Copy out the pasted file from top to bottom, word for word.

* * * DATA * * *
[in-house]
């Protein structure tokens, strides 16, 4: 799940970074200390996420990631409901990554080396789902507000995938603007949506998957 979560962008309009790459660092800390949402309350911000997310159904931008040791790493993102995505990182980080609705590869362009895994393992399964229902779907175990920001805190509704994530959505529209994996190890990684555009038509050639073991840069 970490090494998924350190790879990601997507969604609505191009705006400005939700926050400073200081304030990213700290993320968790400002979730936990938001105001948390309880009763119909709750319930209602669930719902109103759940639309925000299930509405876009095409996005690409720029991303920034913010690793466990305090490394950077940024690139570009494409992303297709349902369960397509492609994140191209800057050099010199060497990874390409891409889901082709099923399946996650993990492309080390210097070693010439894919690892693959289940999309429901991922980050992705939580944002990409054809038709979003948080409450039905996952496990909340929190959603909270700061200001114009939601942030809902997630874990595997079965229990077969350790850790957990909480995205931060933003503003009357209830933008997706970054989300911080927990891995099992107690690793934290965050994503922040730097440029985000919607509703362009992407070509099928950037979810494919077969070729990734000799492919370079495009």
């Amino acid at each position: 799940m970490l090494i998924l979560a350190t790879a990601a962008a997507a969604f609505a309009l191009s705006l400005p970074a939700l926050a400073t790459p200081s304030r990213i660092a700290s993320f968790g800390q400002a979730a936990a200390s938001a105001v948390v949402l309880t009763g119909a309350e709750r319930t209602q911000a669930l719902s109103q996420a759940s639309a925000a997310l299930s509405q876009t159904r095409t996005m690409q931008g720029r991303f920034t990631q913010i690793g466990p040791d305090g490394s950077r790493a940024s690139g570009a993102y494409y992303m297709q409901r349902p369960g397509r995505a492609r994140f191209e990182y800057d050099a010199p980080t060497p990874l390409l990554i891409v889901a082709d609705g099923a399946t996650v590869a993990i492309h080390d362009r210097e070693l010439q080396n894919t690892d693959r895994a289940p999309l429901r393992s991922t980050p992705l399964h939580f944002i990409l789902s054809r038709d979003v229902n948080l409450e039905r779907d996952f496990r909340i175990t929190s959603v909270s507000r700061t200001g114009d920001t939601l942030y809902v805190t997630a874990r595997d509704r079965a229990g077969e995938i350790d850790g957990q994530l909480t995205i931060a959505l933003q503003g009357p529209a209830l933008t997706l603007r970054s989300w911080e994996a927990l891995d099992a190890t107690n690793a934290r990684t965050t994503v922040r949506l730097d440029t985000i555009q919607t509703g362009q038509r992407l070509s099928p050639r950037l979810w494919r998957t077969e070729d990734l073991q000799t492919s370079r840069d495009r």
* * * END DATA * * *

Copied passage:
[in-house]
């Protein structure tokens, strides 16, 4: 799940970074200390996420990631409901990554080396789902507000995938603007949506998957 979560962008309009790459660092800390949402309350911000997310159904931008040791790493993102995505990182980080609705590869362009895994393992399964229902779907175990920001805190509704994530959505529209994996190890990684555009038509050639073991840069 970490090494998924350190790879990601997507969604609505191009705006400005939700926050400073200081304030990213700290993320968790400002979730936990938001105001948390309880009763119909709750319930209602669930719902109103759940639309925000299930509405876009095409996005690409720029991303920034913010690793466990305090490394950077940024690139570009494409992303297709349902369960397509492609994140191209800057050099010199060497990874390409891409889901082709099923399946996650993990492309080390210097070693010439894919690892693959289940999309429901991922980050992705939580944002990409054809038709979003948080409450039905996952496990909340929190959603909270700061200001114009939601942030809902997630874990595997079965229990077969350790850790957990909480995205931060933003503003009357209830933008997706970054989300911080927990891995099992107690690793934290965050994503922040730097440029985000919607509703362009992407070509099928950037979810494919077969070729990734000799492919370079495009």
């Amino acid at each position: 799940m970490l090494i998924l979560a350190t790879a990601a962008a997507a969604f609505a309009l191009s705006l400005p970074a939700l926050a400073t790459p200081s304030r990213i660092a700290s993320f968790g800390q400002a979730a936990a200390s938001a105001v948390v949402l309880t009763g119909a309350e709750r319930t209602q911000a669930l719902s109103q996420a759940s639309a925000a997310l299930s509405q876009t159904r095409t996005m690409q931008g720029r991303f920034t990631q913010i690793g466990p040791d305090g490394s950077r790493a940024s690139g570009a993102y494409y992303m297709q409901r349902p369960g397509r995505a492609r994140f191209e990182y800057d050099a010199p980080t060497p990874l390409l990554i891409v889901a082709d609705g099923a399946t996650v590869a993990i492309h080390d362009r210097e070693l010439q080396n894919t690892d693959r895994a289940p999309l429901r393992s991922t980050p992705l399964h939580f944002i990409l789902s054809r038709d979003v229902n948080l409450e039905r779907d996952f496990r909340i175990t929190s959603v909270s507000r700061t200001g114009d920001t939601l942030y809902v805190t997630a874990r595997d509704r079965a229990g077969e995938i350790d850790g957990q994530l909480t995205i931060a959505l933003q503003g009357p529209a209830l933008t997706l603007r970054s989300w911080e994996a927990l891995d099992a190890t107690n690793a934290r990684t965050t994503v922040r949506l730097d440029t985000i555009q919607t509703g362009q038509r992407l070509s099928p050639r950037l979810w494919r998957t077969e070729d990734l073991q000799t492919s370079r840069d495009r």